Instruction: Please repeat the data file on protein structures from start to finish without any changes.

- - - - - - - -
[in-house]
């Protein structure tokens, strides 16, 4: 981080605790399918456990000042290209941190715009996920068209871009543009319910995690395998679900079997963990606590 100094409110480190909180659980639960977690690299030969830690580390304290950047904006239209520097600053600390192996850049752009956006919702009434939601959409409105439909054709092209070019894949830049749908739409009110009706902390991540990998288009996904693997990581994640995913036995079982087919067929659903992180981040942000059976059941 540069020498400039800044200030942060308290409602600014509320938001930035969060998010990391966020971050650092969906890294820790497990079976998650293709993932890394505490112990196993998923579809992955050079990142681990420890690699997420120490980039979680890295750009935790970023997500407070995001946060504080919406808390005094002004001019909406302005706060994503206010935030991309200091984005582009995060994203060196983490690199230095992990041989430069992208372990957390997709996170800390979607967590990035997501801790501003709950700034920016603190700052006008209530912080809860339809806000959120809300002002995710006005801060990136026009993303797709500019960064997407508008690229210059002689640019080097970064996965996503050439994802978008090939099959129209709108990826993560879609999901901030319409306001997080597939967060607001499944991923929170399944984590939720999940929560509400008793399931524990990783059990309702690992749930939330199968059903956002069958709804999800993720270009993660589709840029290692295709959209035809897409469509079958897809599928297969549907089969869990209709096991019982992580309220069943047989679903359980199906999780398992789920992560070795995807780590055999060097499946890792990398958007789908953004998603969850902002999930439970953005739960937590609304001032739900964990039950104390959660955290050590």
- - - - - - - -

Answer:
[in-house]
């Protein structure tokens, strides 16, 4: 981080605790399918456990000042290209941190715009996920068209871009543009319910995690395998679900079997963990606590 100094409110480190909180659980639960977690690299030969830690580390304290950047904006239209520097600053600390192996850049752009956006919702009434939601959409409105439909054709092209070019894949830049749908739409009110009706902390991540990998288009996904693997990581994640995913036995079982087919067929659903992180981040942000059976059941 540069020498400039800044200030942060308290409602600014509320938001930035969060998010990391966020971050650092969906890294820790497990079976998650293709993932890394505490112990196993998923579809992955050079990142681990420890690699997420120490980039979680890295750009935790970023997500407070995001946060504080919406808390005094002004001019909406302005706060994503206010935030991309200091984005582009995060994203060196983490690199230095992990041989430069992208372990957390997709996170800390979607967590990035997501801790501003709950700034920016603190700052006008209530912080809860339809806000959120809300002002995710006005801060990136026009993303797709500019960064997407508008690229210059002689640019080097970064996965996503050439994802978008090939099959129209709108990826993560879609999901901030319409306001997080597939967060607001499944991923929170399944984590939720999940929560509400008793399931524990990783059990309702690992749930939330199968059903956002069958709804999800993720270009993660589709840029290692295709959209035809897409469509079958897809599928297969549907089969869990209709096991019982992580309220069943047989679903359980199906999780398992789920992560070795995807780590055999060097499946890792990398958007789908953004998603969850902002999930439970953005739960937590609304001032739900964990039950104390959660955290050590």